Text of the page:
The New Apple TV Compared to Its Predecessor

The New Apple TV Compared to Its Predecessor

Apple has finally taken the wraps off of the new Apple TV, which is the fourth generation of Apple TV to be released. The new device comes three years after the release of the 3rd generation Apple TV, which came out way back in 2012, and represents a bigger push by Apple to make its way into the living room.

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But just how does the new Apple TV compare to its predecessor? Is it that much better? We took a look at the two devices to find out.

Design

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If you were to look at the Apple TV from the top, the two devices would look almost identical. From the side, however, there is an important difference. The new Apple TV is quite a bit thicker than the 3rd generation device. While the 2012 Apple TV sits in with a thickness of 0.9-inches, the new Apple TV has a thickness of 1.3-inches.

Now, it’s important to note that if this was any other Apple product, especially the iPhone or Apple Watch, a thicker device would be a big problem. Users are used to holding or wearing a device of a certain thickness, and really the same thickness or less is the only acceptable route. The iPhone and Apple Watch, and even Apple’s computers to an extent, are fashionable devices. They are part of a look.

The Apple TV, however, will sit in the living room and rarely move. As long as it fits in with the user’s home system, there really shouldn’t be a problem with the Apple TV being thicker. That’s not to say that it’s not a negative, but it’s really not that big of a deal.

Apart from look, there are a few other important design changes when it comes to the Apple TV. While the old Apple TV featured HDMI, USB, and optical ports, the new TV features HDMI 1.4 and USB-C ports. The inclusion of USB-C is an important thing to note, as it suggests that perhaps Apple is looking to make this device last at least a few years, with few companies taking advantage of USB-C at this point.

Last but not least is the design change of the remote, which is pretty substantial. The new remote does away with the silver color in favor of black. Not only that, but it has a microphone for voice input and a glass touchpad for user input. As far as buttons, it has a menu button, microphone button, play and pause button, and a volume up and down button. The remote also has an accelerometer and a gyroscope which can be used for motion tracking for things like gaming.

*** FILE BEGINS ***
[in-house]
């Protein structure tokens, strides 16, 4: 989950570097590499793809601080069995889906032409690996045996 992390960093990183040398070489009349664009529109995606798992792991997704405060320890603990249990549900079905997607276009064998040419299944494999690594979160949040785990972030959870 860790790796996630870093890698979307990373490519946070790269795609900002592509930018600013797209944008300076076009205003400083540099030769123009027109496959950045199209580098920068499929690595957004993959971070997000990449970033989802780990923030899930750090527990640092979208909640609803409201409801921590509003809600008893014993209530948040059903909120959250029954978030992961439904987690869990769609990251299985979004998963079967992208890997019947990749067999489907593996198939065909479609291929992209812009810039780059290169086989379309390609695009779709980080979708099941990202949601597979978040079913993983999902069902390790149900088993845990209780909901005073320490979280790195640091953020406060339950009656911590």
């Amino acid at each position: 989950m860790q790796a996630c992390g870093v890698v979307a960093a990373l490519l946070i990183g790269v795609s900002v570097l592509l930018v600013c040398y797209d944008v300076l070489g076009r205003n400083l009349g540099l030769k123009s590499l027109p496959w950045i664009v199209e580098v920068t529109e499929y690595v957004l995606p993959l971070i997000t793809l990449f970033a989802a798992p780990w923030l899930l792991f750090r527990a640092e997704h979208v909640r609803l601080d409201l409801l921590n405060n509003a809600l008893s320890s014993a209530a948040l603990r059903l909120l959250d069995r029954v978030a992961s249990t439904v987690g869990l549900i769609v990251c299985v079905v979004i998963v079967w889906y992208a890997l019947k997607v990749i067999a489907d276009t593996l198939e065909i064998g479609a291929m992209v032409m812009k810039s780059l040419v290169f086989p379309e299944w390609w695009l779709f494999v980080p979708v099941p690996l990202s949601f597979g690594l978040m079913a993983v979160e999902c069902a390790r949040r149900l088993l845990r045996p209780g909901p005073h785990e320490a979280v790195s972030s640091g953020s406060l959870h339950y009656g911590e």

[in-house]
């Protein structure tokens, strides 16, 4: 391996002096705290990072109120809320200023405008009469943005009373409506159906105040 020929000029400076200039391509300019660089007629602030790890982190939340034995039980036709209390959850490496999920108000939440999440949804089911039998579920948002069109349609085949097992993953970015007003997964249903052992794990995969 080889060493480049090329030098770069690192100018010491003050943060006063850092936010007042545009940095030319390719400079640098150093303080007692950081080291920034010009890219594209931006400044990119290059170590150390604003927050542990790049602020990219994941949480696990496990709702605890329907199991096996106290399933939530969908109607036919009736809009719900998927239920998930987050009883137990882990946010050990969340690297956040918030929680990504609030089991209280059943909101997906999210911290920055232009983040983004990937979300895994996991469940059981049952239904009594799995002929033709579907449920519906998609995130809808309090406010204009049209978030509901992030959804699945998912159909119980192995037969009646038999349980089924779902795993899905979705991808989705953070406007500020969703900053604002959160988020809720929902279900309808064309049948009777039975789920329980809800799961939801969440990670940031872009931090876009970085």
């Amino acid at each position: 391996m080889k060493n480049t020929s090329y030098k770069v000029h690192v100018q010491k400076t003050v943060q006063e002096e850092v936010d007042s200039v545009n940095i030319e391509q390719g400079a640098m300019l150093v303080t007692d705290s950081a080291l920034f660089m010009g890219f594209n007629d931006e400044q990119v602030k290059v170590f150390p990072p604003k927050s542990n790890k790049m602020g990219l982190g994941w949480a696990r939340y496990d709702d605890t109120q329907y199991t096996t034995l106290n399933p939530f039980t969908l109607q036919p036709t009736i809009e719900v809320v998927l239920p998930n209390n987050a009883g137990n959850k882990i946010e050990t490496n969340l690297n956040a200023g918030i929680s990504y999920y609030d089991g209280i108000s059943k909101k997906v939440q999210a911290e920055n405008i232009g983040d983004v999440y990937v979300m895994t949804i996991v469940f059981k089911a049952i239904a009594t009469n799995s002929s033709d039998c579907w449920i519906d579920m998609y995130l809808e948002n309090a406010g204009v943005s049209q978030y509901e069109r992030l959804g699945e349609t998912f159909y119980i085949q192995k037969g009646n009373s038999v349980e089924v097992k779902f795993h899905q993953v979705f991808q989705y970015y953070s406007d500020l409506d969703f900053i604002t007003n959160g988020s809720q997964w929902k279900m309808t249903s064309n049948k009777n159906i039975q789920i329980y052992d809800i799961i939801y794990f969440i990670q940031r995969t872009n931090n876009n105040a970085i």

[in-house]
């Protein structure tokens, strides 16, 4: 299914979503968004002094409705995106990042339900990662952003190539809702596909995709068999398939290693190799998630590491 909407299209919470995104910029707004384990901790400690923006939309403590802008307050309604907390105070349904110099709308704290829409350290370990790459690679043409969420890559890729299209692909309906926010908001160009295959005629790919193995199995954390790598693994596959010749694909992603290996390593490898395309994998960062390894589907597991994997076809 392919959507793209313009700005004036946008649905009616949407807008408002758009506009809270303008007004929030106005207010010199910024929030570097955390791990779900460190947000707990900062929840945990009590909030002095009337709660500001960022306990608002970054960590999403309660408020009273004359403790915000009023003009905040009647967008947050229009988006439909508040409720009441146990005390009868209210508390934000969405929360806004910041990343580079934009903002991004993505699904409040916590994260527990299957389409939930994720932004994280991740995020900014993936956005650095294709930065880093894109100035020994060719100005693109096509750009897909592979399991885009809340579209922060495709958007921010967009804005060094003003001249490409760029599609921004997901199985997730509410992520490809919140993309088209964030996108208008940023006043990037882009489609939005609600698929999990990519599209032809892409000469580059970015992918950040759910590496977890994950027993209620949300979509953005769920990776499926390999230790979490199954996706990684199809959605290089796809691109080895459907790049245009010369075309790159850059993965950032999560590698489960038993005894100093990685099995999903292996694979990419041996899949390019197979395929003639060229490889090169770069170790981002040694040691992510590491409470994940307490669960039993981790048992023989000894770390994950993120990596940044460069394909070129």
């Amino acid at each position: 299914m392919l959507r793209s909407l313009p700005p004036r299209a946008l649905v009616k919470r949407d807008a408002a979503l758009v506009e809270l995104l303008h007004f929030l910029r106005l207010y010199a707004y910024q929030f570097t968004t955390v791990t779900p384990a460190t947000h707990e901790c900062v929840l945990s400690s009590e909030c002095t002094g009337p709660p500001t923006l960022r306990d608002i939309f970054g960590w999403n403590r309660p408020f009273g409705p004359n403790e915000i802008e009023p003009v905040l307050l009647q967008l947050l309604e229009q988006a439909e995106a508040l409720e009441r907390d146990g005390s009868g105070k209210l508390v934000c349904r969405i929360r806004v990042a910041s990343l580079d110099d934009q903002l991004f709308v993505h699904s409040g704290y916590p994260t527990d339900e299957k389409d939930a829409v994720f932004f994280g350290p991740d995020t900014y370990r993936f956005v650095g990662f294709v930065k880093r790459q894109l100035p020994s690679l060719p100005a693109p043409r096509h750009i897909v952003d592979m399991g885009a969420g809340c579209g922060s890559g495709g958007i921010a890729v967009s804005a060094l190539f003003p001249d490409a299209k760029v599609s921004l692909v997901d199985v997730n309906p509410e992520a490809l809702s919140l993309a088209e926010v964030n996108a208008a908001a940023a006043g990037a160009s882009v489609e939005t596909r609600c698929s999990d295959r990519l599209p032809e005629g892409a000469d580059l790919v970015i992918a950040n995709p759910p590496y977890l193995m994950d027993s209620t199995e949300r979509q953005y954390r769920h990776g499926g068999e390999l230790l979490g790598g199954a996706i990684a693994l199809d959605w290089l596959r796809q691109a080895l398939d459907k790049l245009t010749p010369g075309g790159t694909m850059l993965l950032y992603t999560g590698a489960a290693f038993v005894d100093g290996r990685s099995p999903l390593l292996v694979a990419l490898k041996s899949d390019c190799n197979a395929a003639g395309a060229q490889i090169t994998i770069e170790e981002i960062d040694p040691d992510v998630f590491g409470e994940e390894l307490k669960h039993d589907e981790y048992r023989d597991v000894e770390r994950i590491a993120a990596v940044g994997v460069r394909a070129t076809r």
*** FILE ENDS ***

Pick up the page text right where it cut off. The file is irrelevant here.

Under the Hood

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It’s been three years since the last Apple TV, so it makes sense that under the hood there would be some significant changes. The first change is in the processor, with the new device using Apple’s A8 processor, compared to the A5 processor in the previous Apple TV. Coupled with the processor is the RAM, and Apple has quadrupled the amount of RAM, bringing it from 512MB in the previous Apple TV to 4GB in the new one.

The software has also been changed, with Apple branching out from iOS. While the 2012 Apple TV technically featured iOS 5, Apple has branched out to create tvOS, which is really based on iOS but is tailored for the Apple TV.

While all these upgrades are great, there is one thing that has surprisingly and unfortunately kept the output resolution of the Apple TV the same, only offering 720p and 1080p resolutions. This really goes in stark contrast to the assumed “future-proofing” in including the USB-C. TVs with a 1080p resolution are on the way out and the norm will soon be 4K and beyond that.

Price

The 2012 Apple TV is actually still on offer, and is available for $69. Those interested in the new device can purchase it for $149 with 32GB or $199 for 64GB. Considering the updates included in the new Apple TV it really is worth the extra money, however for those who really just want to enjoy Netflix every now will probably be fine with the older model.

Conclusions

The new Apple TV is a great device. While there are a few drawbacks such as the thicker design and the 1080p maximum output, everything else seems to be vastly superior. This is especially true considering the new remote, which opens things up to using the Apple TV as a gaming device for casual gamers.

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